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Pink Eye

​Conjunctivitis, or pink eye, is a red and bloodshot appearance in the white and lower rim of the eye. When caused by infection, it can spread easily.

Types of Pink Eye

Pink eye can be caused by infection, either viral or bacterial, or by noninfectious sources, such as allergens or irritants. Infectious pink eye is spread when someone touches his​​ or her own eye after direct contact with an infected eye, its secretions or a contaminated surface.

A viral infection often causes short-lived pink eye and may present itself with other cold-like symptoms. Frequently, both eyes are involved. The eyes will appear bloodshot, and there may be a small amount of thin drainage. There may be a burning sensation. If the pink eye disappears within a day, there is no need to visit a doctor.

Bacterial pink eye infections tend to last longer and cause worse irritation. The eye may appear red and puffy and often is very itchy. The drainage is often thick and pus-like. One or both eyes may be involved. If you notice these symptoms, you are encouraged to take your child to the doctor.

An eye may also become inflamed or start to drain during an allergic response or when irritated by a chemical or foreign body. Babies often have blocked tear ducts that result in discharge on their eyelids. Consult with your doctor to help distinguish the cause.

Treating Pink Eye

Bacterial pink eye is treated with antibiotics, usually applied as drops or ointments. Viral pink eye may resolve on its own, although lubricating drops may provide some comfort. Allergic conjunctivitis often improves with antihistamines or other allergy medications, which may also be given topically.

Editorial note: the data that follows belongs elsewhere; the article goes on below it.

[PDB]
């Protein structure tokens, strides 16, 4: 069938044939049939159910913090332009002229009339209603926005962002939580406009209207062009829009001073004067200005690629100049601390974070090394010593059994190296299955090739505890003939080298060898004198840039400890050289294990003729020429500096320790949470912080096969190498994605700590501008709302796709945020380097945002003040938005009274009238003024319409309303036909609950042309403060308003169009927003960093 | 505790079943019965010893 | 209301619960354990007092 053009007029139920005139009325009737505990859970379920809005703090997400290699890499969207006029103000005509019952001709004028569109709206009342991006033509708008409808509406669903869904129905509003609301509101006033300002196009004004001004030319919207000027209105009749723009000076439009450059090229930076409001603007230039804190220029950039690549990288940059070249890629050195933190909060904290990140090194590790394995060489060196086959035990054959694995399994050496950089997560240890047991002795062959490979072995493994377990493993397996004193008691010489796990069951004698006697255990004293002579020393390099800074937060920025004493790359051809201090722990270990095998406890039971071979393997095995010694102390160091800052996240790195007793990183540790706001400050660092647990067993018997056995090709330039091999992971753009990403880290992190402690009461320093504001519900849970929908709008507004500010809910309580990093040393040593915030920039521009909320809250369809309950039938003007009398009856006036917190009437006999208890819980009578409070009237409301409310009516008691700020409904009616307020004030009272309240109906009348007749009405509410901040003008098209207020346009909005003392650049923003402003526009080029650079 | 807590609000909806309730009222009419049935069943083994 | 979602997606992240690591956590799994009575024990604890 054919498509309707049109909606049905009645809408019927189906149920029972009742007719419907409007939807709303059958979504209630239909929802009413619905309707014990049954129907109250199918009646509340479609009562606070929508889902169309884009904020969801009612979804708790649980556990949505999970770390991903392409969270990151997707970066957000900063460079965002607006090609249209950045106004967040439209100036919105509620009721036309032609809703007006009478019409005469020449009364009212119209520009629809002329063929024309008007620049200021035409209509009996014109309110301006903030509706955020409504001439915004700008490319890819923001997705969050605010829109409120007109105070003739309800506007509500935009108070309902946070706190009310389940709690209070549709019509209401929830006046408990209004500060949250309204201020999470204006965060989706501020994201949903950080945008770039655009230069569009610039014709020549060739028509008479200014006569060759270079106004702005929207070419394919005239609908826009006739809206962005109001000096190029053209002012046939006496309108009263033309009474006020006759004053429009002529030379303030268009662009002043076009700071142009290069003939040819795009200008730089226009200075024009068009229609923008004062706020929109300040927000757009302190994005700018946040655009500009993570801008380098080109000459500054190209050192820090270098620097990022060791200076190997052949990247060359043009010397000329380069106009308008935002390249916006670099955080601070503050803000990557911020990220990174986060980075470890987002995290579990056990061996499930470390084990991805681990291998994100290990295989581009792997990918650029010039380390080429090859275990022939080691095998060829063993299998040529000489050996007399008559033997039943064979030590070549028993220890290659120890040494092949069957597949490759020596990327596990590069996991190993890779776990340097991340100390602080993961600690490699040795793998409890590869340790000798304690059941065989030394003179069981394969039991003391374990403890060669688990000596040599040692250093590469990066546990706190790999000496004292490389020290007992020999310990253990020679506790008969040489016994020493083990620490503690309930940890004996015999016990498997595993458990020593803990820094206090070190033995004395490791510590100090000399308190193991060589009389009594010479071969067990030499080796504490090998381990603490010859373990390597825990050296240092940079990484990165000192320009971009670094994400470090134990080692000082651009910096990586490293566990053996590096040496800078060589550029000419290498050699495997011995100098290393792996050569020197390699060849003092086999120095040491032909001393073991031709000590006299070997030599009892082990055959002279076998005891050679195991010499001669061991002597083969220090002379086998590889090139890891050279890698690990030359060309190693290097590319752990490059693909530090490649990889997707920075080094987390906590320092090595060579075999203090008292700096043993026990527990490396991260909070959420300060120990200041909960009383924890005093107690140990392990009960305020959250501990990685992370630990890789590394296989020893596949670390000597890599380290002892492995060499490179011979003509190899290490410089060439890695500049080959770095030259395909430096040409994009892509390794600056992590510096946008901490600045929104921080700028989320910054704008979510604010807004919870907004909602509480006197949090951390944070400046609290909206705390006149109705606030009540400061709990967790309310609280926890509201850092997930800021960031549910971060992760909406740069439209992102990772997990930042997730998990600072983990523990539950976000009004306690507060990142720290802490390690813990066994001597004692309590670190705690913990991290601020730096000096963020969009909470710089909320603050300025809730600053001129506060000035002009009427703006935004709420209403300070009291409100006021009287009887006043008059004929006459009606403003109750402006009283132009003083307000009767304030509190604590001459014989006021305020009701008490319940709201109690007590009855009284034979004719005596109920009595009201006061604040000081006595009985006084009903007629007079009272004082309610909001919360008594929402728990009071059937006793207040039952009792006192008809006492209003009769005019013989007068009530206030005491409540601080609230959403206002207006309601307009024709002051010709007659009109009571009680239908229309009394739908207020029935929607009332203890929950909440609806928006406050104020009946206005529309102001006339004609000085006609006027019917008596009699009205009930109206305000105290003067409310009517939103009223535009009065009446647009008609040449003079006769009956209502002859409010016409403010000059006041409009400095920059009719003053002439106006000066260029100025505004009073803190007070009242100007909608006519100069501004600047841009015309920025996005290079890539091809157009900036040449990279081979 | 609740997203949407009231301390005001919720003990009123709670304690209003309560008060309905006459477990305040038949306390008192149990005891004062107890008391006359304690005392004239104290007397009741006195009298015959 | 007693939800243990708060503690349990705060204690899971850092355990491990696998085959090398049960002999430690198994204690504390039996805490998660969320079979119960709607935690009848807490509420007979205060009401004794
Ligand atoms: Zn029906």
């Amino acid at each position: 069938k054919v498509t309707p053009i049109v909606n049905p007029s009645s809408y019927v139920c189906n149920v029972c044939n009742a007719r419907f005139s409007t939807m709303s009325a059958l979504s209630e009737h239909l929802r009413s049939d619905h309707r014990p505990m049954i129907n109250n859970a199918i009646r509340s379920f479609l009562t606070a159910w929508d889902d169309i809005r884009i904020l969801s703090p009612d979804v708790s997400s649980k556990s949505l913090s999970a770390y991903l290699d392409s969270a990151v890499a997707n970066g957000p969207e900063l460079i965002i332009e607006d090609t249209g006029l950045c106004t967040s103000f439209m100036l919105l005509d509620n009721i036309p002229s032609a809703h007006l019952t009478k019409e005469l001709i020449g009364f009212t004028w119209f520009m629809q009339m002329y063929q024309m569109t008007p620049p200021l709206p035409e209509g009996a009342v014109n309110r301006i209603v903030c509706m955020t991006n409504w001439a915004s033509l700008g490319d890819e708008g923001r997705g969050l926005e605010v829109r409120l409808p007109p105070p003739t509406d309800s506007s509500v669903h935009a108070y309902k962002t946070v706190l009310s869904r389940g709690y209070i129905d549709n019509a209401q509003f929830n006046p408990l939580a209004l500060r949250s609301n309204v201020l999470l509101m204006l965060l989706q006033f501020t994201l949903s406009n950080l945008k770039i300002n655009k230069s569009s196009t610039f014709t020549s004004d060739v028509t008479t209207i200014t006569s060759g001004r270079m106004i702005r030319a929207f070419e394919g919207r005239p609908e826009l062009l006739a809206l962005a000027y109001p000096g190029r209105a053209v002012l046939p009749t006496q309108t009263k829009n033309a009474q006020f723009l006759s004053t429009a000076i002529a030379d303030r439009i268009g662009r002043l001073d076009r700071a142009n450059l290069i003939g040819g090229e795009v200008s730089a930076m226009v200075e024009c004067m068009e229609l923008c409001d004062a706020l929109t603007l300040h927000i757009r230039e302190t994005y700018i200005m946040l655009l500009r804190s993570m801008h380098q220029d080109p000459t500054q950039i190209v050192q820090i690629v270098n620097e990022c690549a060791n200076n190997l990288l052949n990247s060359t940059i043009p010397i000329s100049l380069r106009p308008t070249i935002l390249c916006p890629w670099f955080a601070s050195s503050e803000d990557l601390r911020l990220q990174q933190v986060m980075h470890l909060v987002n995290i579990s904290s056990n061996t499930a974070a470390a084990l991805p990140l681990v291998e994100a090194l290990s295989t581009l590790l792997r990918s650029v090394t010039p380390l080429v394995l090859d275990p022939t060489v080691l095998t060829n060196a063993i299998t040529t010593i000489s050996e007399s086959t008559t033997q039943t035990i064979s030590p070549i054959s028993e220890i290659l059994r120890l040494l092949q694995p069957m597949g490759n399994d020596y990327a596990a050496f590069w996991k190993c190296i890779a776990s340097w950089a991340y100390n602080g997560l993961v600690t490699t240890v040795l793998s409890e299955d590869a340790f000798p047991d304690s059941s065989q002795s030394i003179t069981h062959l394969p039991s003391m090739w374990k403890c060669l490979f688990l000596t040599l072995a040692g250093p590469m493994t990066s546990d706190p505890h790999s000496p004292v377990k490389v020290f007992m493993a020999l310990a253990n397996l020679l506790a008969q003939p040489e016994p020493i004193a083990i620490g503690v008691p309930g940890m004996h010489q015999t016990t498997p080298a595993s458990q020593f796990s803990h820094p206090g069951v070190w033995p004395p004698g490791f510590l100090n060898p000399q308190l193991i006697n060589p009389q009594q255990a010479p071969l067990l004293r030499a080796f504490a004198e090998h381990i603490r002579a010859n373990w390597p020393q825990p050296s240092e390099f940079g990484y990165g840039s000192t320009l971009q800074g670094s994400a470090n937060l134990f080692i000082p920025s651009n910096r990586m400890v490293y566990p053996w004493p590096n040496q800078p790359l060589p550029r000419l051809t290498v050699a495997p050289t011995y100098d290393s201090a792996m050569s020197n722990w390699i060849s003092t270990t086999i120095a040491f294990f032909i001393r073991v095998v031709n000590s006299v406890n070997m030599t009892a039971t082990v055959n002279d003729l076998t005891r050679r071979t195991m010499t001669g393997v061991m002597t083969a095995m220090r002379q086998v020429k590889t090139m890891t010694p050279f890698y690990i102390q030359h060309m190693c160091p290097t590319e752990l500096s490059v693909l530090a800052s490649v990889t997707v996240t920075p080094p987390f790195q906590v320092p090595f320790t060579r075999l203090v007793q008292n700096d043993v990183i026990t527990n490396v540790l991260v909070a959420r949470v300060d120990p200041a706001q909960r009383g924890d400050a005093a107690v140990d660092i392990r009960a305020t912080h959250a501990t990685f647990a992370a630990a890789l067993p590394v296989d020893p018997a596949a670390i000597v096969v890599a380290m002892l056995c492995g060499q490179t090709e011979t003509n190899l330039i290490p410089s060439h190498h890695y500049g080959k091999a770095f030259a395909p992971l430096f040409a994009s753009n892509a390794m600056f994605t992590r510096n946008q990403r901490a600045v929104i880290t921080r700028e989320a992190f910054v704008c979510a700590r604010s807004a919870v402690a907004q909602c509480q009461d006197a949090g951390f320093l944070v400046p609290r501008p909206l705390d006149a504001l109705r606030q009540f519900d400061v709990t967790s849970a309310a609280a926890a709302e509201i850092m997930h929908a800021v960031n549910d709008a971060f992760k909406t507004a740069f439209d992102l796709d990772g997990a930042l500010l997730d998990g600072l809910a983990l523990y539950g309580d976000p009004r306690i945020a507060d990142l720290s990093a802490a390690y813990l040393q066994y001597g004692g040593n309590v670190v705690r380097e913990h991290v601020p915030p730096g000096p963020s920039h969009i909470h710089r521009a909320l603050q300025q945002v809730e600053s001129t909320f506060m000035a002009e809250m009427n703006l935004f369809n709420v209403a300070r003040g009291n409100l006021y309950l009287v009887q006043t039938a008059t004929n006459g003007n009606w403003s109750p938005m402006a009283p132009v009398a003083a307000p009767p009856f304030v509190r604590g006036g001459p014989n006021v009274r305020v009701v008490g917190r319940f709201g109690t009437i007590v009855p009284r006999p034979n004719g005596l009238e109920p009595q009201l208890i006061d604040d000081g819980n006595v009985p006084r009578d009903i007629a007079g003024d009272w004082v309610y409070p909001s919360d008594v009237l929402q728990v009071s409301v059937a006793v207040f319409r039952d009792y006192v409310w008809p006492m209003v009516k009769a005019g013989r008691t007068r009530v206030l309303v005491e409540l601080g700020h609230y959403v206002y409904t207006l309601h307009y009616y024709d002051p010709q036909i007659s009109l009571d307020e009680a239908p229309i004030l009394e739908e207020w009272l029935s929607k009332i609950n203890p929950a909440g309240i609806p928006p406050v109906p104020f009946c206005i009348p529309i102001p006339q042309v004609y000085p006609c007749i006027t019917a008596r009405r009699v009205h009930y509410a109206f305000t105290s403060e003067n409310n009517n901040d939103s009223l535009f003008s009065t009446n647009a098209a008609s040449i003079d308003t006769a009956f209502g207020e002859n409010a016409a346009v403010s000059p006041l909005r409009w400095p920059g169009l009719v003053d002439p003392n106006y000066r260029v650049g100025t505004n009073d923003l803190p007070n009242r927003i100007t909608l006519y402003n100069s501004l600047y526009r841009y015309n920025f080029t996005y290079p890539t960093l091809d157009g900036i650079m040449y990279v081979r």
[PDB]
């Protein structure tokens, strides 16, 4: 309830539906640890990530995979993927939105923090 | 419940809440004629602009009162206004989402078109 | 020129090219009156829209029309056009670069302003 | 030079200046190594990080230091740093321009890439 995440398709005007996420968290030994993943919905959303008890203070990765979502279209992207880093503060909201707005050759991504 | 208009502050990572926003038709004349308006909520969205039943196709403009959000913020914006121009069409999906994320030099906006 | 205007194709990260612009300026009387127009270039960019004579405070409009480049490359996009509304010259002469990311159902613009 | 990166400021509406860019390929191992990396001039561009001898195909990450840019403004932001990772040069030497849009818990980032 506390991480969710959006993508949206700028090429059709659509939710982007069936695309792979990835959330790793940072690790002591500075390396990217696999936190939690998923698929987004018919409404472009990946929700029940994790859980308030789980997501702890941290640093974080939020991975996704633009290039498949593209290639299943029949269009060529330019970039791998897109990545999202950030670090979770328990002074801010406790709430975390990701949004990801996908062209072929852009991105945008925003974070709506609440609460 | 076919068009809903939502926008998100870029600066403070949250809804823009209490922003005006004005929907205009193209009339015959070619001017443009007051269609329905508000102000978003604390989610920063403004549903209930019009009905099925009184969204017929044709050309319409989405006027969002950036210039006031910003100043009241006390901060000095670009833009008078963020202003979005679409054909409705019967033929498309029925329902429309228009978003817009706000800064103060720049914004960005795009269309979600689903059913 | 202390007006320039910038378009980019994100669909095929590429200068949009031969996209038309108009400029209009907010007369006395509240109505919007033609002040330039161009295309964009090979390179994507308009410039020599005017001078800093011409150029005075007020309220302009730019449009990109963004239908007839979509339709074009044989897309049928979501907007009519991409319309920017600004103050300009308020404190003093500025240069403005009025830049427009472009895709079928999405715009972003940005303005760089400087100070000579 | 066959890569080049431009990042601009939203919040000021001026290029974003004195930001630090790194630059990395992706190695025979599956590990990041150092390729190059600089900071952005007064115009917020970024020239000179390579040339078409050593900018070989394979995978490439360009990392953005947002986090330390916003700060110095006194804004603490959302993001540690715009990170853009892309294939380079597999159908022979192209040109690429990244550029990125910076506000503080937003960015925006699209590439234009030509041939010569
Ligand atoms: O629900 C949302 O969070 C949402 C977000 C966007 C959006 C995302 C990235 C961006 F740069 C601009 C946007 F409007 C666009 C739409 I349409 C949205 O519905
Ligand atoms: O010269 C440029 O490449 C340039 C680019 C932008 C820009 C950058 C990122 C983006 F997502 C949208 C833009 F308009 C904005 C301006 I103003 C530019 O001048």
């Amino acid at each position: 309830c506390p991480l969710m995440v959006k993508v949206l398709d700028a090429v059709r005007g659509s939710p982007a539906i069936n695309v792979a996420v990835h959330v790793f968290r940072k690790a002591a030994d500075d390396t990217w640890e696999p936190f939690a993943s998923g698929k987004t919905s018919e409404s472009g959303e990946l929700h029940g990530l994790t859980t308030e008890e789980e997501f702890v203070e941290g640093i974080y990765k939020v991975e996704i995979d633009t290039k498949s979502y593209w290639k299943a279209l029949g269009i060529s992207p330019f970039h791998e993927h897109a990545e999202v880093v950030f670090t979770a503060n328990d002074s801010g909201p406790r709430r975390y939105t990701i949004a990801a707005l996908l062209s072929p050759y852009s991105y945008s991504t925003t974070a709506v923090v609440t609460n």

When administering drops, parents should avoid touching the infected eye and wash their hands immediately afterwards. They should ensure that the dropper does not touch the eye, transferring the bacteria and potentially spreading the infection.

Preventing Pink Eye

Because pink eye is often spread when an infected eye is touched, the best way to prevent it is to practice good hand hygiene. Here are some hand washing tips.

  • Wet hands with water
  • Apply soap
  • Rub hands vigorously for at least 20 seconds, remembering both sides of the hand, between fingers and under fingernails
  • If possible, turn off the sink with your elbow or a towel
  • Dry hands

In addition, avoid touching the face and eyes to keep potential bacteria away.

 
  • Pink Eye

    Heather L. Zimmerman, M.D.
    ​Boys Town Pediatrics

    Pink eye is kind of a layman's term. The medical term is actually conjunctivitis which refers to redness or bloodshot appearance to the white of the eyeball and then the lining of the lower eyelid.

    In the general pediatrics world, we think of two different kinds of infection that can cause pink eye. There is viral infection and bacterial infection.

    Sometimes with a viral illness there will be one day where a child's eyes look a little bloodshot but there isn't really a lot of drainage, they aren't bothering them much, and then they look normal the next day.

    If that comes with some cold symptoms, that's probably just part of the cold virus running its course and doesn't require any special treatment.

    Now, if the eye is having quite a bit of drainage, kind of mucus, thick, yellow, green and discolored, or if the eyes are really bothering the little one. They are rubbing them a lot or the skin around the eye is getting red or puffy, that's when it sounds more consistent with a bacterial infection and we should probably take a look.

    Pink eye is considered highly contagious. The common way its spread is by hand-to-hand contact. That's why daycares and schools like you to see your doctor if they're worried your child has pink eye.

    We almost always end up prescribing an antibiotic drop for pink eye because we know 70% of the infectious cases are bacterial. We use drops to clear that up.

    If you're not real careful when putting the drops in, sometimes parents will end up with it on their fingers or the drop bottle will become contaminated and end up with pink eye in the other side as well.

    Hand-washing is the number one way to prevent pink eye. The first thing, with children who have pink eye, as they touch their own face we tell them to try not to touch their face and if you do, you need to wash your hands right away.

    That will prevent spreading to the other eye, if it's only one eye to begin with. That will also prevent spread to other people in the same process.​​

Eye Care Ophthalmology

 

 

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